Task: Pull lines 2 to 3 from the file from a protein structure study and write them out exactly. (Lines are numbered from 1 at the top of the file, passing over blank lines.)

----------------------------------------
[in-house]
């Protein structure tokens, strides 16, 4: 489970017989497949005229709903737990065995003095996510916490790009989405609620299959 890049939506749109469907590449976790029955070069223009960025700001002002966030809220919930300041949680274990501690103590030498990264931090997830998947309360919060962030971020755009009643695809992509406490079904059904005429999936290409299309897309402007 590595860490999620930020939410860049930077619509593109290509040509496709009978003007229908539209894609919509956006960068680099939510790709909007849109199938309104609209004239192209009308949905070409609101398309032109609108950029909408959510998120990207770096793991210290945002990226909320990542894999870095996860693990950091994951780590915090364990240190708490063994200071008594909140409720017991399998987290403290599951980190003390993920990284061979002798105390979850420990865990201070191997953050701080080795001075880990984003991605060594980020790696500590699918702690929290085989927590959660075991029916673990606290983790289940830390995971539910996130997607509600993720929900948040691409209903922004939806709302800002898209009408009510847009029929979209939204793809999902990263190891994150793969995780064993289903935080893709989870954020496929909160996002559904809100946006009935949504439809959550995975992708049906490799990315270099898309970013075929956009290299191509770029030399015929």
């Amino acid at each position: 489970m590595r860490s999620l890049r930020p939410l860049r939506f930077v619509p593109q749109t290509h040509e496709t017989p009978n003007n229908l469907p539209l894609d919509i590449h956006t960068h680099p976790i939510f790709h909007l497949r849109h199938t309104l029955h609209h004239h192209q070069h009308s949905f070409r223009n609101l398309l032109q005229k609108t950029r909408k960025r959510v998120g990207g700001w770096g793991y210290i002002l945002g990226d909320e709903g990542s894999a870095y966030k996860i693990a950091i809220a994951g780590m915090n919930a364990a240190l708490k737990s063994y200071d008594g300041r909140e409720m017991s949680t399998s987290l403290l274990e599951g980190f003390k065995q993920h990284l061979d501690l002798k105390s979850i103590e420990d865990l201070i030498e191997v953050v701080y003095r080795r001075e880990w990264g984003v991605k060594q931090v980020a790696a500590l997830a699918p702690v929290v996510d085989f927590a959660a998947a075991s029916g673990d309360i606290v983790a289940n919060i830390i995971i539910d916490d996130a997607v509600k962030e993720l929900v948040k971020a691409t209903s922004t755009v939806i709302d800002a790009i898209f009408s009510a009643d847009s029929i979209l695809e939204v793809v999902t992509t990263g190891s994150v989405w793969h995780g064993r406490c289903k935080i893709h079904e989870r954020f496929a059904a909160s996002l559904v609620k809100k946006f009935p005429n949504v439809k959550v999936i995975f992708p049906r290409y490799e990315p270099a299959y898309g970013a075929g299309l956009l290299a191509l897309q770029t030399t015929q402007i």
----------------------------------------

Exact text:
């Protein structure tokens, strides 16, 4: 489970017989497949005229709903737990065995003095996510916490790009989405609620299959 890049939506749109469907590449976790029955070069223009960025700001002002966030809220919930300041949680274990501690103590030498990264931090997830998947309360919060962030971020755009009643695809992509406490079904059904005429999936290409299309897309402007 590595860490999620930020939410860049930077619509593109290509040509496709009978003007229908539209894609919509956006960068680099939510790709909007849109199938309104609209004239192209009308949905070409609101398309032109609108950029909408959510998120990207770096793991210290945002990226909320990542894999870095996860693990950091994951780590915090364990240190708490063994200071008594909140409720017991399998987290403290599951980190003390993920990284061979002798105390979850420990865990201070191997953050701080080795001075880990984003991605060594980020790696500590699918702690929290085989927590959660075991029916673990606290983790289940830390995971539910996130997607509600993720929900948040691409209903922004939806709302800002898209009408009510847009029929979209939204793809999902990263190891994150793969995780064993289903935080893709989870954020496929909160996002559904809100946006009935949504439809959550995975992708049906490799990315270099898309970013075929956009290299191509770029030399015929």
């Amino acid at each position: 489970m590595r860490s999620l890049r930020p939410l860049r939506f930077v619509p593109q749109t290509h040509e496709t017989p009978n003007n229908l469907p539209l894609d919509i590449h956006t960068h680099p976790i939510f790709h909007l497949r849109h199938t309104l029955h609209h004239h192209q070069h009308s949905f070409r223009n609101l398309l032109q005229k609108t950029r909408k960025r959510v998120g990207g700001w770096g793991y210290i002002l945002g990226d909320e709903g990542s894999a870095y966030k996860i693990a950091i809220a994951g780590m915090n919930a364990a240190l708490k737990s063994y200071d008594g300041r909140e409720m017991s949680t399998s987290l403290l274990e599951g980190f003390k065995q993920h990284l061979d501690l002798k105390s979850i103590e420990d865990l201070i030498e191997v953050v701080y003095r080795r001075e880990w990264g984003v991605k060594q931090v980020a790696a500590l997830a699918p702690v929290v996510d085989f927590a959660a998947a075991s029916g673990d309360i606290v983790a289940n919060i830390i995971i539910d916490d996130a997607v509600k962030e993720l929900v948040k971020a691409t209903s922004t755009v939806i709302d800002a790009i898209f009408s009510a009643d847009s029929i979209l695809e939204v793809v999902t992509t990263g190891s994150v989405w793969h995780g064993r406490c289903k935080i893709h079904e989870r954020f496929a059904a909160s996002l559904v609620k809100k946006f009935p005429n949504v439809k959550v999936i995975f992708p049906r290409y490799e990315p270099a299959y898309g970013a075929g299309l956009l290299a191509l897309q770029t030399t015929q402007i």